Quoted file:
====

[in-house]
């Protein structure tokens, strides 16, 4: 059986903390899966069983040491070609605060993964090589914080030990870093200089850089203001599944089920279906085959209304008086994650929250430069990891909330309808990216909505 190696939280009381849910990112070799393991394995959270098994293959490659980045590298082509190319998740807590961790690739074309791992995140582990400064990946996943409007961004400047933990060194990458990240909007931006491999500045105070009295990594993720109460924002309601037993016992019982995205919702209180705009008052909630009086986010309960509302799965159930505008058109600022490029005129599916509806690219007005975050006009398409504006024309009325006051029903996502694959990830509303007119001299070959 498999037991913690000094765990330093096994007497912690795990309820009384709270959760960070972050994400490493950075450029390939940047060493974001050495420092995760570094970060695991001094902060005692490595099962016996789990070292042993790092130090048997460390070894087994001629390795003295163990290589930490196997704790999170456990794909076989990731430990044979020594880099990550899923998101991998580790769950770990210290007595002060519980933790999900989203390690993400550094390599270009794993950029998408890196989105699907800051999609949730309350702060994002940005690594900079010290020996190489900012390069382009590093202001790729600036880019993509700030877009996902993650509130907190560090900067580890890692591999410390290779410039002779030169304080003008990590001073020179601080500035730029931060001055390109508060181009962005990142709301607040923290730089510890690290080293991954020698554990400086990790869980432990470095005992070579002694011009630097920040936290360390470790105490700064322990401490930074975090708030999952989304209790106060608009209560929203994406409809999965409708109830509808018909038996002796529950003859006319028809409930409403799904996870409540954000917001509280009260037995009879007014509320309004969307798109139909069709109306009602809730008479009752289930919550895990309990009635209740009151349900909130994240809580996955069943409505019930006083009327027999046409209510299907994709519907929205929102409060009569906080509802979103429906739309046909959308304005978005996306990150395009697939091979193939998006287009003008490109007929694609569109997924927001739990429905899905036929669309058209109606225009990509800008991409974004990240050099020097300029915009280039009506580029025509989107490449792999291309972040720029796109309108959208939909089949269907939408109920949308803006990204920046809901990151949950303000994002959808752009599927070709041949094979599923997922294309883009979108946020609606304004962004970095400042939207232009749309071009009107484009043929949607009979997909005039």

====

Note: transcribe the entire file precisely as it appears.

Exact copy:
[in-house]
């Protein structure tokens, strides 16, 4: 059986903390899966069983040491070609605060993964090589914080030990870093200089850089203001599944089920279906085959209304008086994650929250430069990891909330309808990216909505 190696939280009381849910990112070799393991394995959270098994293959490659980045590298082509190319998740807590961790690739074309791992995140582990400064990946996943409007961004400047933990060194990458990240909007931006491999500045105070009295990594993720109460924002309601037993016992019982995205919702209180705009008052909630009086986010309960509302799965159930505008058109600022490029005129599916509806690219007005975050006009398409504006024309009325006051029903996502694959990830509303007119001299070959 498999037991913690000094765990330093096994007497912690795990309820009384709270959760960070972050994400490493950075450029390939940047060493974001050495420092995760570094970060695991001094902060005692490595099962016996789990070292042993790092130090048997460390070894087994001629390795003295163990290589930490196997704790999170456990794909076989990731430990044979020594880099990550899923998101991998580790769950770990210290007595002060519980933790999900989203390690993400550094390599270009794993950029998408890196989105699907800051999609949730309350702060994002940005690594900079010290020996190489900012390069382009590093202001790729600036880019993509700030877009996902993650509130907190560090900067580890890692591999410390290779410039002779030169304080003008990590001073020179601080500035730029931060001055390109508060181009962005990142709301607040923290730089510890690290080293991954020698554990400086990790869980432990470095005992070579002694011009630097920040936290360390470790105490700064322990401490930074975090708030999952989304209790106060608009209560929203994406409809999965409708109830509808018909038996002796529950003859006319028809409930409403799904996870409540954000917001509280009260037995009879007014509320309004969307798109139909069709109306009602809730008479009752289930919550895990309990009635209740009151349900909130994240809580996955069943409505019930006083009327027999046409209510299907994709519907929205929102409060009569906080509802979103429906739309046909959308304005978005996306990150395009697939091979193939998006287009003008490109007929694609569109997924927001739990429905899905036929669309058209109606225009990509800008991409974004990240050099020097300029915009280039009506580029025509989107490449792999291309972040720029796109309108959208939909089949269907939408109920949308803006990204920046809901990151949950303000994002959808752009599927070709041949094979599923997922294309883009979108946020609606304004962004970095400042939207232009749309071009009107484009043929949607009979997909005039």